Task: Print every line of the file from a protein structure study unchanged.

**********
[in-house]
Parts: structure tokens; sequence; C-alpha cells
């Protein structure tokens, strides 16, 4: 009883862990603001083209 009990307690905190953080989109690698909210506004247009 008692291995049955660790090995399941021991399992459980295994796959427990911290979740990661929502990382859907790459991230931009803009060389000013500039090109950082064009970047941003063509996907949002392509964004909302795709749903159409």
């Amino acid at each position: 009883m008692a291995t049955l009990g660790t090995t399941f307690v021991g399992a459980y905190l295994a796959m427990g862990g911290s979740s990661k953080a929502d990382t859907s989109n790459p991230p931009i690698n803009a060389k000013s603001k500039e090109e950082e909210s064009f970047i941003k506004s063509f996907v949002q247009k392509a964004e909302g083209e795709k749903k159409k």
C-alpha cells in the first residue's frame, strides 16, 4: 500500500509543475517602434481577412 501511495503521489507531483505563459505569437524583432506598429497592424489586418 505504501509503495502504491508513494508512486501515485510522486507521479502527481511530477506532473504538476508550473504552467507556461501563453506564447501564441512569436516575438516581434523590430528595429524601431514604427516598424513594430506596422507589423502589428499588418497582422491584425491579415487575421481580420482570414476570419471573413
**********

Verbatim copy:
[in-house]
Parts: structure tokens; sequence; C-alpha cells
């Protein structure tokens, strides 16, 4: 009883862990603001083209 009990307690905190953080989109690698909210506004247009 008692291995049955660790090995399941021991399992459980295994796959427990911290979740990661929502990382859907790459991230931009803009060389000013500039090109950082064009970047941003063509996907949002392509964004909302795709749903159409």
């Amino acid at each position: 009883m008692a291995t049955l009990g660790t090995t399941f307690v021991g399992a459980y905190l295994a796959m427990g862990g911290s979740s990661k953080a929502d990382t859907s989109n790459p991230p931009i690698n803009a060389k000013s603001k500039e090109e950082e909210s064009f970047i941003k506004s063509f996907v949002q247009k392509a964004e909302g083209e795709k749903k159409k």
C-alpha cells in the first residue's frame, strides 16, 4: 500500500509543475517602434481577412 501511495503521489507531483505563459505569437524583432506598429497592424489586418 505504501509503495502504491508513494508512486501515485510522486507521479502527481511530477506532473504538476508550473504552467507556461501563453506564447501564441512569436516575438516581434523590430528595429524601431514604427516598424513594430506596422507589423502589428499588418497582422491584425491579415487575421481580420482570414476570419471573413